A Systemic Approach Towards Improving Range of Motion

The first part of this quasi-series began by glossing over the broad strokes that a holistic approach would partake with regards to enhancing performance.

To dial in towards a specific topic that I have an interest in, I’d like to outline my own thought process towards achieving more range of motion and ultimately a “problem” and “solution” towards why you may feel tight.

The Nervous System and Muscular “Tightness”

How can you measure your nervous system’s “goop”?

Is the autonomic nervous system (ANS) some goop found in your brain that regulates functions on a reflexive level?


Luckily for us, there are different ways to indirectly measure the state of our nervous system, mainly coming down to Heart Rate Variability, which can reflect various biological markers such as recovery of heart rate and heart rate recovery, along with different postural assessments that can reflect a snapshot of your nervous system in a physical form.

Specifically for athletes, dancers, and regular gym goers alike, the nervous system can be modified either positively or negatively, with regards to enhancing performance.

Por ejemplo, if you travel all day and then go off to perform for an hour or two, then travel back that same day, I’d argue that would be a negative stimulus to your body. On the opposite hand, if you sleep for 10+ hours, eat well, and get plenty of hydration, and then do some dynamic warm-up exercises, that could be a positive stimulus to making you perform better and ultimately feeling better.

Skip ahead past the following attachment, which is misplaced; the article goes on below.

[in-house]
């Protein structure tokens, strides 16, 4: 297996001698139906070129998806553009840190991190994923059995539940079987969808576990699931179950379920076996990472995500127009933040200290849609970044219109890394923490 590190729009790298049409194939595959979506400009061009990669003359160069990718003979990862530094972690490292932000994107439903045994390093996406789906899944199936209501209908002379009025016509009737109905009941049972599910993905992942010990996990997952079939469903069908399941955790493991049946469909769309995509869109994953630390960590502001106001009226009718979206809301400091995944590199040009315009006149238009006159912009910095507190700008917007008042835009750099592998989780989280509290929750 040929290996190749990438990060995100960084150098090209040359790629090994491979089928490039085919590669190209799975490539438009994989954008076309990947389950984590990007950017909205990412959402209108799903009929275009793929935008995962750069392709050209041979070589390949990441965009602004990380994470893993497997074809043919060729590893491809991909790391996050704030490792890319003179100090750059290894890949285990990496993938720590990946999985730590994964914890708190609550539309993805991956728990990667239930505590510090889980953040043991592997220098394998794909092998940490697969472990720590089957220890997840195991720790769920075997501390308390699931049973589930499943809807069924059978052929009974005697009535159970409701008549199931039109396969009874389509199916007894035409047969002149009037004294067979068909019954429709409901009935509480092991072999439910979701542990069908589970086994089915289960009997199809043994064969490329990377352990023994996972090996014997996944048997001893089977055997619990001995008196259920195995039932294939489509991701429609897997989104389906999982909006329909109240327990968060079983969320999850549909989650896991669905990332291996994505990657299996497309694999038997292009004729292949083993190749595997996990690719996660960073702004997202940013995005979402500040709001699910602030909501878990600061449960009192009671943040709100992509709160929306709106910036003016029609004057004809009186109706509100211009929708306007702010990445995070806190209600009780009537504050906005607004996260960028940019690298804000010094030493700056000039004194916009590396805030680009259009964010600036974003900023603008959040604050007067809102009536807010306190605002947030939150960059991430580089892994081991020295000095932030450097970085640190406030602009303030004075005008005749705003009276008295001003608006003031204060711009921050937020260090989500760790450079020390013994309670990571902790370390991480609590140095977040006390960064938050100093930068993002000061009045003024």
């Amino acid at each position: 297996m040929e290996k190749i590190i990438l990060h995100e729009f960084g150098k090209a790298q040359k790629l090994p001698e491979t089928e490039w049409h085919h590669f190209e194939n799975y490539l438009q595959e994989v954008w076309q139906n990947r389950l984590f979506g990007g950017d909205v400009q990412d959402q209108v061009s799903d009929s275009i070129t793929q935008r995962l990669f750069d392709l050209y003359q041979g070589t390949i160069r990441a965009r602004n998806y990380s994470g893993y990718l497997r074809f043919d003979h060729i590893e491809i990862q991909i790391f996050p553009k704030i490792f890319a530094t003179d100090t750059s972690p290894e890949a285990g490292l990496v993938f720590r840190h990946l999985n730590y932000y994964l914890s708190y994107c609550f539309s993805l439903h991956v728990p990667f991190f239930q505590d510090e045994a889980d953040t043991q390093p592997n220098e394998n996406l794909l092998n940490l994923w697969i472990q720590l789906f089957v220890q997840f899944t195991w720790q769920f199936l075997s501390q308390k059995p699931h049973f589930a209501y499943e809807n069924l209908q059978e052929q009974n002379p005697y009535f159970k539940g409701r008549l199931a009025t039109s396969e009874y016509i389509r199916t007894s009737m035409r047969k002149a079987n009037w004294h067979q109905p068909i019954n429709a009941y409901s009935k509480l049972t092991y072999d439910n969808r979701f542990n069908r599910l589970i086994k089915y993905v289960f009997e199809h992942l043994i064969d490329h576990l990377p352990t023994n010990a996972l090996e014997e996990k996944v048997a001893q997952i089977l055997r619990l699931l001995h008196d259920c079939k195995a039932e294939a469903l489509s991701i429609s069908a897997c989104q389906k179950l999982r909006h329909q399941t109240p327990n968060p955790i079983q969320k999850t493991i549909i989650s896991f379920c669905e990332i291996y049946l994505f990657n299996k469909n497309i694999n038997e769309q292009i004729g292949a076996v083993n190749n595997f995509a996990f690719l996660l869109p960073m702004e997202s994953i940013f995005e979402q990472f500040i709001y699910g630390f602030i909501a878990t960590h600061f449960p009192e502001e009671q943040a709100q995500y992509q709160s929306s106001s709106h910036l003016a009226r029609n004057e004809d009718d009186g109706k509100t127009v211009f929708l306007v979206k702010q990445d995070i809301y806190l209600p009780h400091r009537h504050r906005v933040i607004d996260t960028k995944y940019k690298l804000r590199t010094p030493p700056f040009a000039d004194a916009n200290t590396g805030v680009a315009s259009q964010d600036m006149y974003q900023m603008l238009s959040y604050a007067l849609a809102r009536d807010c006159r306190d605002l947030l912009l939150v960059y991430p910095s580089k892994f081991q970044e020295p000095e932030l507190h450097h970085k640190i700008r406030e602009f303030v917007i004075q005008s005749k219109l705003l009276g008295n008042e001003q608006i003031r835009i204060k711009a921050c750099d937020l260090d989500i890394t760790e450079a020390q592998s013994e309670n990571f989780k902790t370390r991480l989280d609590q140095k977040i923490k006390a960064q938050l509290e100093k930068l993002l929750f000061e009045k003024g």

So enhancing performance can subdivide into several groups of qualities: improving power, strength, speed, along with acquiring a greater range of motion with the desired effect of improving performance (with the opposite restricting movement). Range of motion at least in my eyes, is referring to both the active and passive ranges about a joint’s movement pattern (take hip internal rotation as you descend into a squatting motion, for example).

So, where am I going with all of this?

For the purposes of this article, I’ll be going through the mechanisms and solutions to muscular “tightness” and range of motion.

Mechanisms for Subjective Feelings of “Tightness”

Both the nervous system and muscular system have influences on why you may be experiencing limited ranges of motion about a joint. To digress to a specific example, with the dancing community, the hip and achieving a split (or the abduction of the femurs) seems to be the standard, yet many do not go about it in the safest and most efficient manner possible.


So, there are a few potential reasons why you may feel tight:

  • Acute activity (Which can be explained via tone of the nervous system)
  • Quality of Muscle (Short vs Stiff)

To elaborate further, the time after an acute activity will exhibit a specific tonicity, or passive muscular tension, after the [offending] activity is performed. For example, if you go running, you might feel tight in your calves and hamstrings, depending on your stride of course. Or, if you like to dance, you might do something more along the lines of this: